The Swing Bridge
The Carter family erected a pulley bridge in order to draw a punt across the river to transport milk and provide access between Swaleview and Applegarth Farm. In the Victorian era guests from as far as London, were taken across the river to spend holidays at the farm. A suspension bridge was constructed in 1935 which was later repaired with mine sweeper wire salvaged from the Second World War. Apparently it was a precarious journey to reach the opposite bank, but among the frequent visitors journeying across the bridge, were campers who bought fresh eggs and milk from the farm. This structure was demolished in 1962 but is still fondly remembered by many. At the time caravans were constructed of hardboard with an aluminium exterior.
A New Era for Swaleview
A new era for Swaleview began in 2002 when the present owner, Mr. Andrew Carter (Mr. F. C. Carter’s son) and his family took over the park. Thus began a programme of major investment in the infrastructure to meet modern day requirements. Andrew, Eileen and their son James have lovingly cared for and developed the park over recent years and are committed to promoting a policy of excellence in all areas of Swaleview Park. Developments have included major upgrades to the electrical, water and waste systems. The amenity blocks and play area were modernized, and security and barrier systems were installed. Landscaping and tree planting have both enhanced the natural beauty of the park and encouraged a natural habitat for wildlife. Planning was approved to extend the season from an 8 month to a 12 month holiday licence.The arrival of the luxury lodges heralded an exciting new era, with the first lodge development on the Park.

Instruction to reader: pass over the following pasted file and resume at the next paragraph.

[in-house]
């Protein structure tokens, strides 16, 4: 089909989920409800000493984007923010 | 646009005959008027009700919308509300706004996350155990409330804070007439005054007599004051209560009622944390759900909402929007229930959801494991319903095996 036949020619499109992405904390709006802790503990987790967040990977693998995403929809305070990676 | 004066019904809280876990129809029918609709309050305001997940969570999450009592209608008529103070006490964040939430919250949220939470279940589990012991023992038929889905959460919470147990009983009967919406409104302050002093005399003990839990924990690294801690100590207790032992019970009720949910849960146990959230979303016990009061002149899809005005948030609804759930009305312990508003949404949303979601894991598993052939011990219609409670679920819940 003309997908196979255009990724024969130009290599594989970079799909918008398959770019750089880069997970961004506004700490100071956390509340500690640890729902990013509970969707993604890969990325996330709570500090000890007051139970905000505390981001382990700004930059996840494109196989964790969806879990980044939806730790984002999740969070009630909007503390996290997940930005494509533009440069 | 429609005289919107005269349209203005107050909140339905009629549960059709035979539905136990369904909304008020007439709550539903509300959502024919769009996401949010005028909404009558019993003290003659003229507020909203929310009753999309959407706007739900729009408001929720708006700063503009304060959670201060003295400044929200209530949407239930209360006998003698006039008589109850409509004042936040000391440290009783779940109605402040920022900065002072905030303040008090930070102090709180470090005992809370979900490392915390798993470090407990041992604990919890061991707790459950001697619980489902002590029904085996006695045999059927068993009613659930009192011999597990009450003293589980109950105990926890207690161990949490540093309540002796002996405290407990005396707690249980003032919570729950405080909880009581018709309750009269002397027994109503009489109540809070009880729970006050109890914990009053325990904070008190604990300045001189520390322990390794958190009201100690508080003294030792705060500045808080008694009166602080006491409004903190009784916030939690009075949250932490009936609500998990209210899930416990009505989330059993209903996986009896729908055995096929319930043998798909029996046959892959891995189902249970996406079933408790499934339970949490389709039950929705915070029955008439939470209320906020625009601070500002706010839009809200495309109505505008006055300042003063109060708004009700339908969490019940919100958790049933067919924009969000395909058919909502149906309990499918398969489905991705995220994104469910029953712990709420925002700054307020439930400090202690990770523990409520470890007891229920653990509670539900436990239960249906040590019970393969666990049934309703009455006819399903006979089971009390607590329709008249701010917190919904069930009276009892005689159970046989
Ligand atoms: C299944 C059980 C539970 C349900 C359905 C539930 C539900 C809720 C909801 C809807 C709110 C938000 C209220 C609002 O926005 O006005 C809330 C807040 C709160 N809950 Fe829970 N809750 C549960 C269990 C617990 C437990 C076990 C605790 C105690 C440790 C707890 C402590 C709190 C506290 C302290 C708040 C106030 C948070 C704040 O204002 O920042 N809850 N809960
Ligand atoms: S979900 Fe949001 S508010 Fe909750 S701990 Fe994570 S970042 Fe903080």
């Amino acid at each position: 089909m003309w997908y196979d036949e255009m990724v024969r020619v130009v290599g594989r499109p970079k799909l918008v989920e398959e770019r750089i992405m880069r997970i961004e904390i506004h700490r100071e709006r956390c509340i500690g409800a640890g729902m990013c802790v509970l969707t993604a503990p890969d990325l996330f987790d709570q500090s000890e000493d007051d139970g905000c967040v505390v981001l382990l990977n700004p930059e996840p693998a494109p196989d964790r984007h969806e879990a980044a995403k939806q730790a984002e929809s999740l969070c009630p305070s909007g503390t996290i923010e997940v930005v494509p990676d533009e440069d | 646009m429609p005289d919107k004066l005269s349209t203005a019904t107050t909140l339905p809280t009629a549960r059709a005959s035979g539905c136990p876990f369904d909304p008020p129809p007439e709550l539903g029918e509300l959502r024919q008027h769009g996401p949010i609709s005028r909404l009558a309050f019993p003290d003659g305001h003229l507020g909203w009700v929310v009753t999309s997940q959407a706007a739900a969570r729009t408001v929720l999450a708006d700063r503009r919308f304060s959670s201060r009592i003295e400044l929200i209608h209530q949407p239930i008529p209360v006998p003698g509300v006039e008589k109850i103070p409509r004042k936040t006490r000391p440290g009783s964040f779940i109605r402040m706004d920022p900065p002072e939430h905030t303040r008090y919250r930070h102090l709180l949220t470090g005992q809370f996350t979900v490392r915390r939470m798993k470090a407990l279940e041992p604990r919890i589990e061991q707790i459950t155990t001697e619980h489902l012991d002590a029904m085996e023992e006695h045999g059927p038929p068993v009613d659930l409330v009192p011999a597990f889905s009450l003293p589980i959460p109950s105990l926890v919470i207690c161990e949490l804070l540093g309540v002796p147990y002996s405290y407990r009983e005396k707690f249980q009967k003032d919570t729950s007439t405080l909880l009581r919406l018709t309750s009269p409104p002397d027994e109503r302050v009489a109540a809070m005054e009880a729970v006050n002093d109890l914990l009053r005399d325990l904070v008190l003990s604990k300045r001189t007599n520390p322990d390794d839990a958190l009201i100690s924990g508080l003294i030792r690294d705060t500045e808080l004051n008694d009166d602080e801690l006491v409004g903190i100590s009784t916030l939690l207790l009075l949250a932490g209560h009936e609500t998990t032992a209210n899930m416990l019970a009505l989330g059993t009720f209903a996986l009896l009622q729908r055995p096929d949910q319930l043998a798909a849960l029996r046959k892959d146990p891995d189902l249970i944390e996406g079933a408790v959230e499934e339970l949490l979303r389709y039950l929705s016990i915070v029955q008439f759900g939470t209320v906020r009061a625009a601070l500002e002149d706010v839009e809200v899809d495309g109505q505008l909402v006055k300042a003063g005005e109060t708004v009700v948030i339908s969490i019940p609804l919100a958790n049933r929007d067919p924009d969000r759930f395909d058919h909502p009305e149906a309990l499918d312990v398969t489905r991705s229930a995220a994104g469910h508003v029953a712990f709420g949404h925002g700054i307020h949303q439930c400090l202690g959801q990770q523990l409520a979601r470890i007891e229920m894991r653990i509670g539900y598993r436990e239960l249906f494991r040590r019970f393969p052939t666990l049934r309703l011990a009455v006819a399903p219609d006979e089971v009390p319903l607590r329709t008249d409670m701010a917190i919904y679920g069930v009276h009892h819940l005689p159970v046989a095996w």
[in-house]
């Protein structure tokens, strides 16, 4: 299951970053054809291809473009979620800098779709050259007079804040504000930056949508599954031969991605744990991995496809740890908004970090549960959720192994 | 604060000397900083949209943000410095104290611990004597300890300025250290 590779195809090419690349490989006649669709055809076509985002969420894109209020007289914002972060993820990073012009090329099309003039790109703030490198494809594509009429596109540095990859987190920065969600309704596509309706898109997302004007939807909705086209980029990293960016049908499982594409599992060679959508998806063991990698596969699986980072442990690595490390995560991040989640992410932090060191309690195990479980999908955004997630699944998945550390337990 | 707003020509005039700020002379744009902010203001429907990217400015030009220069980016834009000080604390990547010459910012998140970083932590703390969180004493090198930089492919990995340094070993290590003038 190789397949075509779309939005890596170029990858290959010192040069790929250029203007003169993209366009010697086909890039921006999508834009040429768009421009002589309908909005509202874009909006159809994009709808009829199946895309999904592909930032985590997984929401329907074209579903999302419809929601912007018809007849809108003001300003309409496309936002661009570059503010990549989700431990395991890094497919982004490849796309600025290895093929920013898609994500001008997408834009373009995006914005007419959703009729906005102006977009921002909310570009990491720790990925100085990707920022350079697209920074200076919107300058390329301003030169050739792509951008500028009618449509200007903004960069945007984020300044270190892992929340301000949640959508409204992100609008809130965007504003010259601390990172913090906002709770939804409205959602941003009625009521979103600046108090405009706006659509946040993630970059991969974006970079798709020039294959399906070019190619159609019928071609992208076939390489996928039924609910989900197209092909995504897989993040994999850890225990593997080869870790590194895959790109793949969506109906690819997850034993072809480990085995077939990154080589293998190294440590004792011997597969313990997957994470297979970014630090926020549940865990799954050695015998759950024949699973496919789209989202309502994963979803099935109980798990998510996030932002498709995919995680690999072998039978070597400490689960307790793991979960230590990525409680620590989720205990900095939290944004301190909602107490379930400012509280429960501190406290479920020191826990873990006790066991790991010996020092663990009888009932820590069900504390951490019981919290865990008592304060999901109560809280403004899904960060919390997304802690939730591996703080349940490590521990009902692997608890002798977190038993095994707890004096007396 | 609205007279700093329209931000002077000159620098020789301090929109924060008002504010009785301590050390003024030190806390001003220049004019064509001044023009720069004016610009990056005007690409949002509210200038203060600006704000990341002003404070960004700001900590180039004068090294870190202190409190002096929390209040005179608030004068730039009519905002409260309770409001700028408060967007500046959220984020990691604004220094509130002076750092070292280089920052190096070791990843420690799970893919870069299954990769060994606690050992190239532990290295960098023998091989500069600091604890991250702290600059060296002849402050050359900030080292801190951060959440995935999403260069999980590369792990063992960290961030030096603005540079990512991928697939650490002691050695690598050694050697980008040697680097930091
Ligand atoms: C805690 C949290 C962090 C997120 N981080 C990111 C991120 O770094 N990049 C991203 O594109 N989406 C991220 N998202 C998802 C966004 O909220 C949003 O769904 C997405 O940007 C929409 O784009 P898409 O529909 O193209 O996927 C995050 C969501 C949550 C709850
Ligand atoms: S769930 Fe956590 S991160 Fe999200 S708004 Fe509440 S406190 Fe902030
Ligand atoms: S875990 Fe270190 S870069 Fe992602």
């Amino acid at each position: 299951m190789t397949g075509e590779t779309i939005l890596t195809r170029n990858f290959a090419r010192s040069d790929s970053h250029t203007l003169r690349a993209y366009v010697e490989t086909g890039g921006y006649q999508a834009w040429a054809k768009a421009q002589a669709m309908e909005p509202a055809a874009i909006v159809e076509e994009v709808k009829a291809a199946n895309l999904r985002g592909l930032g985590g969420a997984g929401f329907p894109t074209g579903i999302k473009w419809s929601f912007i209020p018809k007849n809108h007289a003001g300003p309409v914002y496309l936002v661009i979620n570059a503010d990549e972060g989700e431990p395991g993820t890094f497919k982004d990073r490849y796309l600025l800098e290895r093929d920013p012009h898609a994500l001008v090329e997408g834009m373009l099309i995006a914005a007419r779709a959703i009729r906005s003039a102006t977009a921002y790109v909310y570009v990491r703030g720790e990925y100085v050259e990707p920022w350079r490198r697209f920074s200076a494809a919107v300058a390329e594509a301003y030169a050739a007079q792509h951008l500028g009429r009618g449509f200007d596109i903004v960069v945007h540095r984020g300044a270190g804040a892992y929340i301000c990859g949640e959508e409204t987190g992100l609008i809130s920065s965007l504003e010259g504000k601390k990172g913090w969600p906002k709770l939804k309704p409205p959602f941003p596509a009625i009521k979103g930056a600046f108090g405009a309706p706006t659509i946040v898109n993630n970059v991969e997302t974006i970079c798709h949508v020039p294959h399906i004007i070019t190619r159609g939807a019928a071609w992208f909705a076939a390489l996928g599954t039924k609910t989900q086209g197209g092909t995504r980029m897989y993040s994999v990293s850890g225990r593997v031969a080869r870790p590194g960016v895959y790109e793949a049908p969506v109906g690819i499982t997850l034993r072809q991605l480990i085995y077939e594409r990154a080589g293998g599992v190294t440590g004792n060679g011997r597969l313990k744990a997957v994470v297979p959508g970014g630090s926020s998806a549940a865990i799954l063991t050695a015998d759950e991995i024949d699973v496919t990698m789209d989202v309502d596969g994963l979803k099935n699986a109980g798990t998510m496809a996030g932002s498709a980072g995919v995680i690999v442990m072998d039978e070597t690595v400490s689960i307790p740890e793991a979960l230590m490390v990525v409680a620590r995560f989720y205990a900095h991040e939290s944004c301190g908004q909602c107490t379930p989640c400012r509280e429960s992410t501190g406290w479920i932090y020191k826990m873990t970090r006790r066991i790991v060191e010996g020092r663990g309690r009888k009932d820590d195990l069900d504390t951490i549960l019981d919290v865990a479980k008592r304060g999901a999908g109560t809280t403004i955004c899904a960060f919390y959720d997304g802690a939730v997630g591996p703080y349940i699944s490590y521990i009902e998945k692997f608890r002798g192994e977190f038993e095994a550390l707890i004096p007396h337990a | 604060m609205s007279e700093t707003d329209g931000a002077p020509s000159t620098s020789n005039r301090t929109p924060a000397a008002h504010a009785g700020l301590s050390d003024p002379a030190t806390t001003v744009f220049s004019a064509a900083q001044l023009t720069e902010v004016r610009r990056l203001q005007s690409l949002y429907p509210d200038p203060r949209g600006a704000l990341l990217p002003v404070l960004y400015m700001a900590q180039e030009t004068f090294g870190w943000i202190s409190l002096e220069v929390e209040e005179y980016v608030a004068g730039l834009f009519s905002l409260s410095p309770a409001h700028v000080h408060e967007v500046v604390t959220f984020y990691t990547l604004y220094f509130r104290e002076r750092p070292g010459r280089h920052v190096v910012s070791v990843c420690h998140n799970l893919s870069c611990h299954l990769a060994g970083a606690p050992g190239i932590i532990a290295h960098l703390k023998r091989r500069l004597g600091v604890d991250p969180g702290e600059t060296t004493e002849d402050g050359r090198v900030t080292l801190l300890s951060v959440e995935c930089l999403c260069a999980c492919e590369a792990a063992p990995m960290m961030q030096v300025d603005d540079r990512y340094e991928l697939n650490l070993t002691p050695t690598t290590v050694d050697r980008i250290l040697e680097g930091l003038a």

Life On The Park
Community and family life on the park remain as important today as for past generations of holiday makers. We have at least two families with five generations of family who are regular visitors to the park. One holiday maker has had a holiday home on the park since 1946, and we even have a couple who celebrated their honeymoon at Swaleview in 1969! This is surely testament to the happy and welcoming atmosphere at Swaleview. Swaleview Park has been established for over 70 years with the third generation of the family running the business, Swaleview Park will continue to welcome guests to the beautiful Yorkshire Dales for generations to come. Photos below of modern life at Swaleview!
Did you know?
During the 1950’s and 1960’s the post war era was regarded as a ‘Golden Age’ when Britain experienced a time of economic prosperity. The public sought more frequent holidays and week-ends away. This had a positive effect on the caravan industry, which developed at a faster rate than at any other time. By the 1960’s an increase in car ownership allowed people to take more holidays and the countryside was more accessible. Swaleview was in an excellent location to welcome guests to the Yorkshire Dales countryside. During the 1970’s gaslights were still fitted in caravans, however luxury models incorporated fridges, heaters and ovens. By the 1990’s the ultimate in luxury – hot water, showers and heating came as standard!